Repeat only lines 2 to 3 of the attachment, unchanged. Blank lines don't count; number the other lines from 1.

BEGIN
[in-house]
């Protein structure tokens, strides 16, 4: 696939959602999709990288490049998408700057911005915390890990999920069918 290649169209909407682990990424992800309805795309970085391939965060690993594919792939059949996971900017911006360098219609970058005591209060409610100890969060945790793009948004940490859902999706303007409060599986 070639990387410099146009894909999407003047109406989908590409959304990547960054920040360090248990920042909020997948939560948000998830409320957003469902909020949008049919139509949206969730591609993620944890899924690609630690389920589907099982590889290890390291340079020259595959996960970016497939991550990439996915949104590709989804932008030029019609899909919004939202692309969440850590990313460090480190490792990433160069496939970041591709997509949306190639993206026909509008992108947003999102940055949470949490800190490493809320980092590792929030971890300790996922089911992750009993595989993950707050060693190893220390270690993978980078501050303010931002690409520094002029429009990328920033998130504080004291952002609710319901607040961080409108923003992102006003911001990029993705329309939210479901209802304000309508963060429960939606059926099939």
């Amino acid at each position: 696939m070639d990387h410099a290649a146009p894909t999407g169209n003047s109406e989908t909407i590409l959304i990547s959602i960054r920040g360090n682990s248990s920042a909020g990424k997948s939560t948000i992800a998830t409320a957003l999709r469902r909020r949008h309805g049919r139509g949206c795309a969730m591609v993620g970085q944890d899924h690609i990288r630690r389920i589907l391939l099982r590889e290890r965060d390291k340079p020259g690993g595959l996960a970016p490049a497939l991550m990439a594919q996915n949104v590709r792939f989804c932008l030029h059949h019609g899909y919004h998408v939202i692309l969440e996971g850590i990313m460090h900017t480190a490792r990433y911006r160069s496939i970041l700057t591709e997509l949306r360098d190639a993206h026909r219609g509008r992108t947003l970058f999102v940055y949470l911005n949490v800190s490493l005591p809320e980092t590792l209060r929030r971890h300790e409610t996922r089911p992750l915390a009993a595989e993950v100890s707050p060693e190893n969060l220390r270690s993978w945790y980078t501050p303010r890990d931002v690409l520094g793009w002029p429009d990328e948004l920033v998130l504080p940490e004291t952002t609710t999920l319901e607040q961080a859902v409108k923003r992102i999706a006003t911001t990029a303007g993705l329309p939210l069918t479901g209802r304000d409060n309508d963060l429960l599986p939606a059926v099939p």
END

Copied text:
């Protein structure tokens, strides 16, 4: 696939959602999709990288490049998408700057911005915390890990999920069918 290649169209909407682990990424992800309805795309970085391939965060690993594919792939059949996971900017911006360098219609970058005591209060409610100890969060945790793009948004940490859902999706303007409060599986 070639990387410099146009894909999407003047109406989908590409959304990547960054920040360090248990920042909020997948939560948000998830409320957003469902909020949008049919139509949206969730591609993620944890899924690609630690389920589907099982590889290890390291340079020259595959996960970016497939991550990439996915949104590709989804932008030029019609899909919004939202692309969440850590990313460090480190490792990433160069496939970041591709997509949306190639993206026909509008992108947003999102940055949470949490800190490493809320980092590792929030971890300790996922089911992750009993595989993950707050060693190893220390270690993978980078501050303010931002690409520094002029429009990328920033998130504080004291952002609710319901607040961080409108923003992102006003911001990029993705329309939210479901209802304000309508963060429960939606059926099939």
């Amino acid at each position: 696939m070639d990387h410099a290649a146009p894909t999407g169209n003047s109406e989908t909407i590409l959304i990547s959602i960054r920040g360090n682990s248990s920042a909020g990424k997948s939560t948000i992800a998830t409320a957003l999709r469902r909020r949008h309805g049919r139509g949206c795309a969730m591609v993620g970085q944890d899924h690609i990288r630690r389920i589907l391939l099982r590889e290890r965060d390291k340079p020259g690993g595959l996960a970016p490049a497939l991550m990439a594919q996915n949104v590709r792939f989804c932008l030029h059949h019609g899909y919004h998408v939202i692309l969440e996971g850590i990313m460090h900017t480190a490792r990433y911006r160069s496939i970041l700057t591709e997509l949306r360098d190639a993206h026909r219609g509008r992108t947003l970058f999102v940055y949470l911005n949490v800190s490493l005591p809320e980092t590792l209060r929030r971890h300790e409610t996922r089911p992750l915390a009993a595989e993950v100890s707050p060693e190893n969060l220390r270690s993978w945790y980078t501050p303010r890990d931002v690409l520094g793009w002029p429009d990328e948004l920033v998130l504080p940490e004291t952002t609710t999920l319901e607040q961080a859902v409108k923003r992102i999706a006003t911001t990029a303007g993705l329309p939210l069918t479901g209802r304000d409060n309508d963060l429960l599986p939606a059926v099939p």